Prime Minister John Key says the Trans-Pacific Partnership (TPP) will benefit the New Zealand economy, but not everyone is a supporter.
Here's what the international media is saying about the Trans-Pacific Partnership.
• Joseph Stiglitz in The Guardian:
In Joseph Stiglitz's Guardian column, In 2016, let's hope for better trade agreements - and the death of TPP, the headline says it all.
"In 2016, we should hope for the TPP's defeat and the beginning of a new era of trade agreements that don't reward the powerful and punish the weak."
He said: "The Trans-Pacific Partnership may turn out to be the worst trade agreement in decades."
Stiglitz speaks of the trade's pitfalls and his hopes for the global trade deal.
"As a result, what was intended to be a global free trade regime has given way to a discordant managed trade regime. Trade for much of the Pacific and Atlantic regions will be governed by agreements, thousands of pages in length and replete with complex rules of origin that contradict basic principles of efficiency and the free flow of goods."
• Christopher Smillie in The Tyee:
The Canadian public's thoughts on the Trans-Pacific Partnership were revealed in a poll published on the website Asia Pacific Foundation of Canada. The poll saw the majority of people vote 'moderately supporting' the proposed deal.
"Canada's GDP is less than half the size of Germany's. By any stretch of the imagination, our economy is small when compared to the giants we're playing with in the global sandbox. Strategic involvement in selective trade deals can benefit us; our products need markets, and our people need products at reasonable costs. But signing trade deals where the benefits for Canada are opaque -- or, at best, unconvincing to ordinary citizens -- is not a good idea."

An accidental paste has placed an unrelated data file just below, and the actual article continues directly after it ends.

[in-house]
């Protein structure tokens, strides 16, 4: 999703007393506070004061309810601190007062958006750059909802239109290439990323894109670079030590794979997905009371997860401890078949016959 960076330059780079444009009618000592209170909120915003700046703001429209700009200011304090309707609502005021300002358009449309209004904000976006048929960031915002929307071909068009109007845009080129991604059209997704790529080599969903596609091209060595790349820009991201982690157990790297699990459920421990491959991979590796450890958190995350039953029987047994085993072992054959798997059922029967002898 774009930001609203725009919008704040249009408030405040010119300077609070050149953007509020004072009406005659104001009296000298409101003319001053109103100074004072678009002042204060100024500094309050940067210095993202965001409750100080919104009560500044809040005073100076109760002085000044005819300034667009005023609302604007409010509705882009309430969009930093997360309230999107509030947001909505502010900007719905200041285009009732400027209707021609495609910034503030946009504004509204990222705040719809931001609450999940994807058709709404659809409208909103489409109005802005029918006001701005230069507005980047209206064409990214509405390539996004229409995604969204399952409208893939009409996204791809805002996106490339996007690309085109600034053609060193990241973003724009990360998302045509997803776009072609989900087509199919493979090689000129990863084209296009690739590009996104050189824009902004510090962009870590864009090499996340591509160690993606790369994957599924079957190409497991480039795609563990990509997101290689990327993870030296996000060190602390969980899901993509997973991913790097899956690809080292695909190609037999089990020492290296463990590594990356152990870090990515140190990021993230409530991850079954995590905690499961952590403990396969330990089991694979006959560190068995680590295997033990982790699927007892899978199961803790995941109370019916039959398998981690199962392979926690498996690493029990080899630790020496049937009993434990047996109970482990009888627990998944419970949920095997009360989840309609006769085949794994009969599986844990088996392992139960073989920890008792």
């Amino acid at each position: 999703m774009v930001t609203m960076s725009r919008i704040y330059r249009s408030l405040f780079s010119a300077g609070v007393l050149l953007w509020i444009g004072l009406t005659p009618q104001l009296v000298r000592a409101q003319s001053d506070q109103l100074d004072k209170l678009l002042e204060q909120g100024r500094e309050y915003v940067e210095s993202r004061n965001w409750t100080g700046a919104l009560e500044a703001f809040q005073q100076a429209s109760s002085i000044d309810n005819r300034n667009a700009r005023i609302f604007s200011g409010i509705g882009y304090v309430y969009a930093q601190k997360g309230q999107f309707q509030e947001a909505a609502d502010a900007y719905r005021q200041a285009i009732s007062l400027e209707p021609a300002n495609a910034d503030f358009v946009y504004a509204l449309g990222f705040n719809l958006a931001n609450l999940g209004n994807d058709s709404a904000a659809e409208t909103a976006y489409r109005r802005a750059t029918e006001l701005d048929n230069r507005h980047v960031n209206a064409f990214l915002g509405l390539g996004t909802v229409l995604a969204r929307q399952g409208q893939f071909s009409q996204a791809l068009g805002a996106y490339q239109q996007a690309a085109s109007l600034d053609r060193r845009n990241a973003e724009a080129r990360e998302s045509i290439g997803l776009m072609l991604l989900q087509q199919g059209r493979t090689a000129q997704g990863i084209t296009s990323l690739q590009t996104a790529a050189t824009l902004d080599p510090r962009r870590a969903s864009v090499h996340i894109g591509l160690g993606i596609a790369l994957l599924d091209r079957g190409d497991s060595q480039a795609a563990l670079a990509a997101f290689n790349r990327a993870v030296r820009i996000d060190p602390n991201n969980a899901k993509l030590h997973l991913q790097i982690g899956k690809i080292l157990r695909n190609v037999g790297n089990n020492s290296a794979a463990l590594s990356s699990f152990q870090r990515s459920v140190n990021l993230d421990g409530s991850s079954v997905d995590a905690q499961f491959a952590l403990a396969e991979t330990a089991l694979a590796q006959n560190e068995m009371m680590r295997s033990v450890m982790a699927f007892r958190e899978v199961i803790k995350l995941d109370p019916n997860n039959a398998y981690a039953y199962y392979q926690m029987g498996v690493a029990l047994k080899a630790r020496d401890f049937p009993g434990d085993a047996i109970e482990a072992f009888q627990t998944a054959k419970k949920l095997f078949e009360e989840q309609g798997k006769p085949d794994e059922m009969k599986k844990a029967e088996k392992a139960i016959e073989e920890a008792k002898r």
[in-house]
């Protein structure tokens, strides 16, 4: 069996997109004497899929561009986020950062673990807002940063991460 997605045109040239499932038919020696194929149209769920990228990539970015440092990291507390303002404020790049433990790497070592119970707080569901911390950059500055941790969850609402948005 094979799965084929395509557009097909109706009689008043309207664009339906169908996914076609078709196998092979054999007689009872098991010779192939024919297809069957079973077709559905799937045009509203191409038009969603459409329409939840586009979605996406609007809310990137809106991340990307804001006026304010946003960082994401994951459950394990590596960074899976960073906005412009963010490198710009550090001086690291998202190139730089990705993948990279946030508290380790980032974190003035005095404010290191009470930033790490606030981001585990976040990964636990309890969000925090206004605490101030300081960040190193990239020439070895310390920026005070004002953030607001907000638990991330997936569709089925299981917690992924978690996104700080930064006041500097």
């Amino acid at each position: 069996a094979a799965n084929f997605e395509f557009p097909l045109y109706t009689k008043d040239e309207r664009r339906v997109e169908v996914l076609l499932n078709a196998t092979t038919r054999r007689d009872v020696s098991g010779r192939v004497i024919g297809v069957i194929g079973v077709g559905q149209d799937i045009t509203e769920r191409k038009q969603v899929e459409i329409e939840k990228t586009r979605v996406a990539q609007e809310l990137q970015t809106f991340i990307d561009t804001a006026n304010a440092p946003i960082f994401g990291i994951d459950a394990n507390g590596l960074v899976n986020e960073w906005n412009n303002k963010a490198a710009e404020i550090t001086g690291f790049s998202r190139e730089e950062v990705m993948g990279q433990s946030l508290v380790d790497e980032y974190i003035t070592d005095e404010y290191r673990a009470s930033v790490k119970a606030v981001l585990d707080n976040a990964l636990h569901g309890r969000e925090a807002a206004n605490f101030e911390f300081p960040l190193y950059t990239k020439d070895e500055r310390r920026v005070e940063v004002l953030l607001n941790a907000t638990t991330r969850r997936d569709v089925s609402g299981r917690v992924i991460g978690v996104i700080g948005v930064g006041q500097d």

Media in the United States has had a fair share of articles for and against the Trans-Pacific Partnership.
President Barack Obama has publicly supported the global trade deal, saying that it will provide endless opportunities by achieving both economic and strategic goals.
• Dean Baker in Aljazeera America:
Baker said the mainstream American media saw the final agreements in the deal as something to celebrate, but voiced his opinion on opposing it.
"If we think of the TPP as a traditional trade deal that lowers tariffs, quotas and other traditional barriers to trade, there is not much there to justify the hype. There are always winners and losers from these sorts of trade pacts, but at least there is a clear logic of lower barriers leading to increased efficiency. With few barriers to lower, there is not much to be gained in terms of efficiency."
Malcolm Farr in The Australian:
The Australian media have run some controversial headlines on the TPP deal, often citing the deal with the widely-used internet term, 'the dirtiest deal you've never heard of'.
In Malcolm Farr's column, Trade Minister Robb under pressure to reveal details so far of TPP 12-nation pact, the news.com.au editor discusses the pros and cons of the deal.
Farr quotes the Australian trade minister Andrew Robb saying: "Why would I set out to make Australians materially worse off?
He touches on government secrecy and its role in the Trans-Pacific Partnership.
"One reason from the Government is that when playing high stakes of global poker around the negotiating table it isn't good sense to show your cards in advance.
"Another is the process is so dense and incremental a position could change with trade-offs and gains."
Trade Ministers from around the Asia-Pacific will meet at Auckland's Sky City on Februrary 4 for the signing ceremony.